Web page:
During the weekly session, numerous MPs in the Chamber of Deputies gave vent to their frustration over the Governments actions on subsidy reform. As several deputies pointed out, the Government’s “unilateral” measures for removing meat subsidies had publically undermined parliamentarians after ministers were seen to ignore recommendations raised by the Parliament.
During the debate on subsidy reform, several MPs hinted at action which could be taken to regain the initiative, including interrogating ministers, refusal to cooperate on other issues and even taking a vote of no confidence. The weekly session also saw votes being taken on a wide number of proposals
As Al-Watan newspaper commented in its headline on the parliamentary debate: “Three hours of discussion on subsidies and nothing new”. The debate was essentially an opportunity for MPs to restate their positions in opposition to the Government’s subsidy reforms. Several MPs had opposed holding the debate, on the grounds that there was little it could hope to achieve ahead of submission of the report from the parliamentary committee entrusted with investigating the subsidies issue. However, numerous MPs alluded to their readiness to take the matter further and use the powers at their disposal to enforce greater cooperation from the Government. Below is a summary of some of the key statements and quotes from MPs:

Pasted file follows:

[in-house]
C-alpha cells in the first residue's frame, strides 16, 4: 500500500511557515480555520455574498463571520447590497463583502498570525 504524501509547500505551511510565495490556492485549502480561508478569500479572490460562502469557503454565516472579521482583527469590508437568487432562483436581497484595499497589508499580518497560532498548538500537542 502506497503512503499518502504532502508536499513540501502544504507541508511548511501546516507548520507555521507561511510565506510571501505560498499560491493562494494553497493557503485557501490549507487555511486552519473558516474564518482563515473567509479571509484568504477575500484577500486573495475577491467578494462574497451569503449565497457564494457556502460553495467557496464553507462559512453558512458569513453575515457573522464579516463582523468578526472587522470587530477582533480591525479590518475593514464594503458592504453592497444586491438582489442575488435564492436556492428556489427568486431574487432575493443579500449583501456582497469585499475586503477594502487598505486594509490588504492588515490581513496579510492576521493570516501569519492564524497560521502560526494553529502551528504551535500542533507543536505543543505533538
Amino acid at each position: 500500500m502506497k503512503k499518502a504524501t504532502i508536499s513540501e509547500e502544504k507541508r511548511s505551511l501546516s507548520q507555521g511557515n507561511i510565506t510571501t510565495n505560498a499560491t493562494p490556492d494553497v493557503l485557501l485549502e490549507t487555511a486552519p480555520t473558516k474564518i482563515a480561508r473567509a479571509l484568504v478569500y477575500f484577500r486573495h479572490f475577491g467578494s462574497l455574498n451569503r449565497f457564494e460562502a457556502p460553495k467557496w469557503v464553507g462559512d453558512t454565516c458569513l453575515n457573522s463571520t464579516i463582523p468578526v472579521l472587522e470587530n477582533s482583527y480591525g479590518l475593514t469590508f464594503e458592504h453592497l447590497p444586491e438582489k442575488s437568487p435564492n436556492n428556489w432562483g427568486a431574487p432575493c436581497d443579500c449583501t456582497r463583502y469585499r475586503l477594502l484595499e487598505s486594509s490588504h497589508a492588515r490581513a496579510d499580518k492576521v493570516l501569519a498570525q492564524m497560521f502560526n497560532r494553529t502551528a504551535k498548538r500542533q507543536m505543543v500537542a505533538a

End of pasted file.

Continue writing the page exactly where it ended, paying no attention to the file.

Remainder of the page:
Salafist MP Nabil al-Balooshi stated: “Despite what we say in this session, we know that nothing will change. No benefit can be obtained from talking. We must stop dealing with the Government in this way. We are proud of having powers which could bring down the Bahrain Government. Bahraini citizens won’t die if they stop eating meat, but this isn’t about meat, it’s about human dignity… Some MPs fear talking to the Government in this manner because they fear for their positions, but what happened to the oath which MPs swore? …I stand with the Government and I am proud of my loyalty to it, but this Parliament must defend the public.”